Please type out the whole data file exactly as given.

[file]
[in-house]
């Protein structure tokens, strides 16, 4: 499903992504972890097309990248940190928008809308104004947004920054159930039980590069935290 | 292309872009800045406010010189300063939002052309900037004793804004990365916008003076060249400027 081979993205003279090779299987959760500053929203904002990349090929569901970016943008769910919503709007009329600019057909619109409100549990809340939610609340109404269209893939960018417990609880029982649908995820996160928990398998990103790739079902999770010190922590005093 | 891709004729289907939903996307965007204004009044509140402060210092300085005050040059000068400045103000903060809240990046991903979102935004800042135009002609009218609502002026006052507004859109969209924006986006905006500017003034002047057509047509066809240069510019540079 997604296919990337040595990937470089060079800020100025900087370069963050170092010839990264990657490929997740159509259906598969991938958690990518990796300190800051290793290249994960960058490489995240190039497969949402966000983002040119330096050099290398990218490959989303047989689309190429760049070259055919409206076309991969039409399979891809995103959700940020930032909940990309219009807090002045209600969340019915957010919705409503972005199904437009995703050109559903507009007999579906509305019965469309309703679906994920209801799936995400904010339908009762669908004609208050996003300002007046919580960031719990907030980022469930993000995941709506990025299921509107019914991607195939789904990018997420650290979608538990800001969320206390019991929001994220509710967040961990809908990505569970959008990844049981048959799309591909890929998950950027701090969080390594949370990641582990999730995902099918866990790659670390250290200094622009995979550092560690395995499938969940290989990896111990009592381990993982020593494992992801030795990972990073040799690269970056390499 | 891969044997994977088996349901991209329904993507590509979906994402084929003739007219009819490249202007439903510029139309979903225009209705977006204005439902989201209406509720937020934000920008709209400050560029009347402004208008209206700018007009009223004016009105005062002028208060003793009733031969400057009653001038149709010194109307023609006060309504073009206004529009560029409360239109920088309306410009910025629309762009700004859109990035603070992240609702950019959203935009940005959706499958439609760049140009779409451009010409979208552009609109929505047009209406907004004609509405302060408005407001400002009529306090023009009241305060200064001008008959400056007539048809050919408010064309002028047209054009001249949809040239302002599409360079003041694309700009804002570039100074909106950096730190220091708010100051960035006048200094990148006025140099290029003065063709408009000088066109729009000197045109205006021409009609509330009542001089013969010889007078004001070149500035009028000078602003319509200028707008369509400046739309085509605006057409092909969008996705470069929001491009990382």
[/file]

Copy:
[in-house]
């Protein structure tokens, strides 16, 4: 499903992504972890097309990248940190928008809308104004947004920054159930039980590069935290 | 292309872009800045406010010189300063939002052309900037004793804004990365916008003076060249400027 081979993205003279090779299987959760500053929203904002990349090929569901970016943008769910919503709007009329600019057909619109409100549990809340939610609340109404269209893939960018417990609880029982649908995820996160928990398998990103790739079902999770010190922590005093 | 891709004729289907939903996307965007204004009044509140402060210092300085005050040059000068400045103000903060809240990046991903979102935004800042135009002609009218609502002026006052507004859109969209924006986006905006500017003034002047057509047509066809240069510019540079 997604296919990337040595990937470089060079800020100025900087370069963050170092010839990264990657490929997740159509259906598969991938958690990518990796300190800051290793290249994960960058490489995240190039497969949402966000983002040119330096050099290398990218490959989303047989689309190429760049070259055919409206076309991969039409399979891809995103959700940020930032909940990309219009807090002045209600969340019915957010919705409503972005199904437009995703050109559903507009007999579906509305019965469309309703679906994920209801799936995400904010339908009762669908004609208050996003300002007046919580960031719990907030980022469930993000995941709506990025299921509107019914991607195939789904990018997420650290979608538990800001969320206390019991929001994220509710967040961990809908990505569970959008990844049981048959799309591909890929998950950027701090969080390594949370990641582990999730995902099918866990790659670390250290200094622009995979550092560690395995499938969940290989990896111990009592381990993982020593494992992801030795990972990073040799690269970056390499 | 891969044997994977088996349901991209329904993507590509979906994402084929003739007219009819490249202007439903510029139309979903225009209705977006204005439902989201209406509720937020934000920008709209400050560029009347402004208008209206700018007009009223004016009105005062002028208060003793009733031969400057009653001038149709010194109307023609006060309504073009206004529009560029409360239109920088309306410009910025629309762009700004859109990035603070992240609702950019959203935009940005959706499958439609760049140009779409451009010409979208552009609109929505047009209406907004004609509405302060408005407001400002009529306090023009009241305060200064001008008959400056007539048809050919408010064309002028047209054009001249949809040239302002599409360079003041694309700009804002570039100074909106950096730190220091708010100051960035006048200094990148006025140099290029003065063709408009000088066109729009000197045109205006021409009609509330009542001089013969010889007078004001070149500035009028000078602003319509200028707008369509400046739309085509605006057409092909969008996705470069929001491009990382």